New Year, New, Less Angry Me (Hopefully!)
Happy New Year everyone!
I decided to take a holiday break from writing, but now I'm back and so excited for a new year with new content! Woot woot!
So if you read the title, you're probably thinking I've got some hidden anger issues that I'm trying to tackle this year—which makes sense, the title kinda implies that. But no. When I refer to a newer, less angry Skye, I'm talking about discourse.
I talked about being "woke," in my last post, I'll Be Woke for the Holidays. In the article, I touched on what it means and feels like to be woke. This piece will expand on that, but more specifically on being woke and angry.
There comes a time in any young social justice warrior's life when they finally become woke. They finally wipe the crud out of their eyes, the stereotypes, the appropriation, the racism, the sexism, the classism, the homophobia, and the transphobia that are baked into our society. (And don't get me wrong, it's not like you suddenly become woke. Like one day you just know everything. I've said it before, I am always unlearning problematic behavior.) Regardless, there comes that time of "wokeness" where you're just like Jack Skellington realizing he's lived his whole life without Christmas. What's this? Misogyny? What's this?
And when you start to open your eyes to injustice, it's really hard to not get mad every 5 seconds at every little issue that pops up. It's impossible to let each moment of injustice just go unnoticed. Personally, (my parents can attest to this) I went through several periods where any little issue just sent me into a rant. For a while there, I was going off at every headline.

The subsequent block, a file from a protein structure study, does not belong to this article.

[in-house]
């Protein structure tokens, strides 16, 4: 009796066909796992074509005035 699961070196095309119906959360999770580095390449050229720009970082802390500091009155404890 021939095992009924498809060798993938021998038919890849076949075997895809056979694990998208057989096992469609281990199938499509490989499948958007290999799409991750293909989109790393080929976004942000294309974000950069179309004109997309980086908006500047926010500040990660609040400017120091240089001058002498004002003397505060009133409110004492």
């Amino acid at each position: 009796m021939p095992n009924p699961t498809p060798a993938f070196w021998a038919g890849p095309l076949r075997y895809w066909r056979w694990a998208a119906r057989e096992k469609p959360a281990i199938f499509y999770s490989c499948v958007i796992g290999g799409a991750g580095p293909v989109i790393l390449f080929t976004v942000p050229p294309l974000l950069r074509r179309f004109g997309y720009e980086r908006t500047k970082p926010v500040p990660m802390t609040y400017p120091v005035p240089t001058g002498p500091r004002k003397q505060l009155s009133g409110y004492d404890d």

Being woke can leave you wanting to just rip your hair out. You want to point to someone, anyone, and say "This is wrong! Don't you see that?" And half the time they don't.
In Sister Outsider, my girl Audre Lorde wrote,
Which is basically like the saying: It is not the job of the oppressed to educate/comfort the oppressor.
Since realizing it isn't healthy to be constantly trying to educate people about social issues, arguing them down with facts, and disputing debunked myths, I've tried to take a backseat in many arguments. Just the other night I got to hear a man explain why he thinks black people are making a bigger deal out of police brutality than it really is. It didn't matter that I basically have a powerpoint presentation with citations and an annotated bibliography on why he's wrong. And yes, after an hour of pouring through data and explaining why police brutality is real not only for black people but also people with mental disorders, members of the LGBTQIA community, and minorities as a whole, maybe he even would've agreed with me. But am I really supposed to do that with every person I meet?
Okay I'm not going to lie. I did end up educating that dude.
But I did so calmly. Without screaming. Without calling him ignorant. As much as I'd have liked to.
Sometimes people just say things to get a rise out of others. They get their kicks from trolling people and have no interest in disputing facts or pondering cultural identity issues (like me!).
The point is that sometimes you just have to let it slide. It isn't worth the toll on your blood pressure and mental health. You are not responsible for other people's opinions or prejudices, nor are you responsible for changing them. Ultimately we're all in charge of our own problematic ideas, and it's through critical thought that we should all seek to correct them. That being said, I'm not advocating for anyone to compromise their morals. If someone asks your opinion, give it freely and calmly, but also unapologetically. But if you're just sitting on the bus and you overhear a slur— try not to make your own headline.
"Person gone crazy on public transit, punched an old lady and ran away screaming."